The port relay carries raw bytes. Set the Comms Link protocol to 'None'. If hardware conditions cause errors, the XMODEM protocol may help. It is slower, but has better error checking than a raw byte transfer. Using the Psion protocol will not work when a relay is active. To stop the relay, use the relay button again, or press the ESC key.
To explain why the port relay exists, it is best to use examples, not instructions. Many GPS modules use Baud rates that are too fast for a Comms Link (higher rates may work if future Comms Links use parallel data flow in the Organiser). A standard 1 Hz GPS position update allows at least three NMEA sentences at 9600 Baud so the Organiser is a good host, but a GPS module may allow only 8 changes of settings in its lifetime! Even if it accepts temporary settings, you need different Baud rates to set them. The relay allows software testing at the native rate before committing any permanent changes. Not many people will need this detail, but it shows how this difference in Baud rates can solve problems. Even at equal rates in the standard Organiser range of 9600 Baud or less, the ports for each end of the relay allow easy development of Organiser software on the PC, transferred to packs on the Organiser, with the other serial device permanently connected for testing. There is no need to change plugs, cables or pack slots during development. This reduction of distractions makes a huge difference when programming complex software.
A more basic use of the relay is to print text from the Organiser onto paper. Older machines will do this directly, but even in a modern Windows OS a USB printer can be shared and made to look like it's attached on a serial port by using the command NET USE COMn: \\127.0.0.1\Printer /PERSISTENT:YES where 'Printer' is replaced by the name of the installed printer intended for use, and 'COMn' is replaced by COM1 or COM24 or whatever number you want, so long as it matches what is selected in the ORG-Link configuration.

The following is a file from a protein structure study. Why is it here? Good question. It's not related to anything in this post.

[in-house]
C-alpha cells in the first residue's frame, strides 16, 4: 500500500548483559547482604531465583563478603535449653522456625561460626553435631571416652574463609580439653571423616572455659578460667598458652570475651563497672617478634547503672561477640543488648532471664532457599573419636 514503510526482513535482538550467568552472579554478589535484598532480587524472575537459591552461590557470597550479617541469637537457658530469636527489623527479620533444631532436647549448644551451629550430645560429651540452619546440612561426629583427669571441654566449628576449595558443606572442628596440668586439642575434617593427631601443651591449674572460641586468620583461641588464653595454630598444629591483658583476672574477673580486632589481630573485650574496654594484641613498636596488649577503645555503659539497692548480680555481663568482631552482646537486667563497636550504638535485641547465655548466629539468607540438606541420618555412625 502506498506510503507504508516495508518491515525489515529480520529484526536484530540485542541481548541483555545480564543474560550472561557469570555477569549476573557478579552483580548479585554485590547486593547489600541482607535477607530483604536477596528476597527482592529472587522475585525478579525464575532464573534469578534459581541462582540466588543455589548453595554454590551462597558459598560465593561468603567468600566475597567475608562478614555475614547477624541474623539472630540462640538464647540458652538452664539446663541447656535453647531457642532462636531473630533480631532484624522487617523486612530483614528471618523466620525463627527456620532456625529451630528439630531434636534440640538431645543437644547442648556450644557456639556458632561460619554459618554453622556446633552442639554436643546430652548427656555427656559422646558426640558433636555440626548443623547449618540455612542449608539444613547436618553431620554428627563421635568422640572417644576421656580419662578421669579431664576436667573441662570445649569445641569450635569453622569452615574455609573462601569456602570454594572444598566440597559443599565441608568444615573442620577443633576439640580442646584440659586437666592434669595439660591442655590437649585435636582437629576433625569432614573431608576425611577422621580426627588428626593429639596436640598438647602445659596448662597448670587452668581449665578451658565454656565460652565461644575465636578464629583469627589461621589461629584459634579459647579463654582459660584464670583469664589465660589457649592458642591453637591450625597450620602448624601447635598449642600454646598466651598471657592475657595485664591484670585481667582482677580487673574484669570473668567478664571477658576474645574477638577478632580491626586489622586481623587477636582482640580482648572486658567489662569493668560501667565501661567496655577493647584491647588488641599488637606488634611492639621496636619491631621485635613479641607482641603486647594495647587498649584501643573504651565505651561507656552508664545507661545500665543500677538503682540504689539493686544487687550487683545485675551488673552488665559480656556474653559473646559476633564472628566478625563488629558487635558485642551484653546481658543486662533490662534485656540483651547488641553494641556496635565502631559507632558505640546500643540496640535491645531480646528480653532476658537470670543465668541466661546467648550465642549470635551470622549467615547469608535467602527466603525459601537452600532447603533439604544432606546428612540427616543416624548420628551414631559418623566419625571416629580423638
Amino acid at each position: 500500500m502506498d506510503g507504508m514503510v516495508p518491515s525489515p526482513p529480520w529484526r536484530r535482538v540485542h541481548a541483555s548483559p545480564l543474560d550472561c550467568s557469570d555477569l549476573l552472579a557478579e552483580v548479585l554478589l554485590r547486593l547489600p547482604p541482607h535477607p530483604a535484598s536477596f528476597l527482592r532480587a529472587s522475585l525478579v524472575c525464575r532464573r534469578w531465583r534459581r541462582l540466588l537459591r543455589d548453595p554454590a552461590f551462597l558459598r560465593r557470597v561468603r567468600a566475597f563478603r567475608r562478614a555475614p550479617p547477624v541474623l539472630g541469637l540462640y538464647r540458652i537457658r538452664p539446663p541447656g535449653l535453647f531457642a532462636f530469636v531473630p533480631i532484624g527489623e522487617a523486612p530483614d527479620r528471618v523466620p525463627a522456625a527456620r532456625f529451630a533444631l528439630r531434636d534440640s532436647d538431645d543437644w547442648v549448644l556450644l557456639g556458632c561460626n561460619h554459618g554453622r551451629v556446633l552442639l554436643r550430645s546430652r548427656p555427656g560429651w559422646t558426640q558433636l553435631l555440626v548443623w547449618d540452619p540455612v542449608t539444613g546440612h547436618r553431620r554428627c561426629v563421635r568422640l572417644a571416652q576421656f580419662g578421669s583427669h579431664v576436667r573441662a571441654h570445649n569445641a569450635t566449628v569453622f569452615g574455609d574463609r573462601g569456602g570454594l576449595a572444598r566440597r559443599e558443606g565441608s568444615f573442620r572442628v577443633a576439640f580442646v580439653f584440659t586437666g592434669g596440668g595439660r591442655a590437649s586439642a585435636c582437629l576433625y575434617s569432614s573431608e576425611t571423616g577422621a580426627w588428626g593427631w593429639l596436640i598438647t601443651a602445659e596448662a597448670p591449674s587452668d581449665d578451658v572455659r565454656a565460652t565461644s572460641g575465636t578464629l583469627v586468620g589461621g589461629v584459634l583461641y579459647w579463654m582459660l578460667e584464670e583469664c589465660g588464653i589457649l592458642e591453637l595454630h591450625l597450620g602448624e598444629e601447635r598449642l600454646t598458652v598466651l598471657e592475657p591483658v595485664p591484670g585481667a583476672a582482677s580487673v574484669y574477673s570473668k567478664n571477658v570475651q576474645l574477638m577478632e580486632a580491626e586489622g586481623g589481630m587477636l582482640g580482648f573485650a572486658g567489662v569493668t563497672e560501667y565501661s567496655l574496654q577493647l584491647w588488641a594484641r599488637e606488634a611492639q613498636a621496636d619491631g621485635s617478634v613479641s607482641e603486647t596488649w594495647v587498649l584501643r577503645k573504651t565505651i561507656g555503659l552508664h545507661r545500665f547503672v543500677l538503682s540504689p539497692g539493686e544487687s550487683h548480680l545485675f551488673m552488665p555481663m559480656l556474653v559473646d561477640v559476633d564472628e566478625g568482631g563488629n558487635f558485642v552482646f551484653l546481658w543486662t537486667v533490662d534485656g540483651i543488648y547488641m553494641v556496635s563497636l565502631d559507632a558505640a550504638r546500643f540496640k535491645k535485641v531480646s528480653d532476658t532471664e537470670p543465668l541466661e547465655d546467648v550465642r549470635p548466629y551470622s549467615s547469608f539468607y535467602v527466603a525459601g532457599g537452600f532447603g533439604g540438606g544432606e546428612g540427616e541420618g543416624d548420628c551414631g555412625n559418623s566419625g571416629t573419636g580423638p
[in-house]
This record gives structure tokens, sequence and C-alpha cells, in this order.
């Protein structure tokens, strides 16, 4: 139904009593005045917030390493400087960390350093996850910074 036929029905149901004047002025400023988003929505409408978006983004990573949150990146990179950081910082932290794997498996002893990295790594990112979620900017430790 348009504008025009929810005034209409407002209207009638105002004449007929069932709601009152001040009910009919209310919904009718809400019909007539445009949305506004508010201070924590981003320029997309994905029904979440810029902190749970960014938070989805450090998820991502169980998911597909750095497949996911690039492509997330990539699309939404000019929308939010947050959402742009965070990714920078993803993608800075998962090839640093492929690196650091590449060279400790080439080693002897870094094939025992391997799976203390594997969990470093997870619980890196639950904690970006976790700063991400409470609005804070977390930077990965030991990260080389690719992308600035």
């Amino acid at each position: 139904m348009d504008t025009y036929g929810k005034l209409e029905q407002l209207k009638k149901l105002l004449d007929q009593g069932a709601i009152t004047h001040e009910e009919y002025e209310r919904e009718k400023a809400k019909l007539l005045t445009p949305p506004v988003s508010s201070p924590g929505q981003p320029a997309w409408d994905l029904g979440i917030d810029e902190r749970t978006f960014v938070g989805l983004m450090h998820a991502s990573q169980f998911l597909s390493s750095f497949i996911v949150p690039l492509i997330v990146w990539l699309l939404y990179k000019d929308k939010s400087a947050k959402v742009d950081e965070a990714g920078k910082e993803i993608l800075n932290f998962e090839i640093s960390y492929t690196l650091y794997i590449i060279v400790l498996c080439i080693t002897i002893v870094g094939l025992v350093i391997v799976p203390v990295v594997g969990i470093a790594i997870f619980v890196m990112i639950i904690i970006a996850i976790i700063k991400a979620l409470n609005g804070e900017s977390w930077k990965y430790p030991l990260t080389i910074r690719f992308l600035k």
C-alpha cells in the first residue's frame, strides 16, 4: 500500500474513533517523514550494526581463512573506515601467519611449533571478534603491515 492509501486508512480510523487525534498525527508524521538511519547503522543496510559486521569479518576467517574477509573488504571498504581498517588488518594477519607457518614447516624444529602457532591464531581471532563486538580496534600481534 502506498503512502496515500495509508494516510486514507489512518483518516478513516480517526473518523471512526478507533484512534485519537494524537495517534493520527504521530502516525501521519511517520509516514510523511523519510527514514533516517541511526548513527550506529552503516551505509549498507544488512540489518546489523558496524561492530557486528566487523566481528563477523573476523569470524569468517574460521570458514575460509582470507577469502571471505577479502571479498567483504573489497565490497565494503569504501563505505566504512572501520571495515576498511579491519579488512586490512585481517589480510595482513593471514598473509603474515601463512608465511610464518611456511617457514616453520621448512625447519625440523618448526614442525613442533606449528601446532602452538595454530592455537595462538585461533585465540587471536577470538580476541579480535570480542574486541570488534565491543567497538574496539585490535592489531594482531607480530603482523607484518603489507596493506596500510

Another use of the relay is to link ports with high or different Baud rates when an Organiser is not used. ORG-Link uses fast 16-byte buffers so it will solve problems where a general purpose tool is needed, even if the remote hardware is an 8-bit device (like the Psion Organiser II) with a buffer no larger than 256 bytes. The same applies to the file relay described below. When using the port relay, set the computer's flow control to 'Hardware' for all ports used, and set those on external hardware to 'RTS/CTS' flow control. XON/XOFF will probably work, but use RTS/CTS if possible. Don't use DTR/DSR because Windows does not use it. To avoid overwhelming the flow control with too much data, keep the Baud settings for each port similar if possible, but with short sequences of bytes this probably does not matter.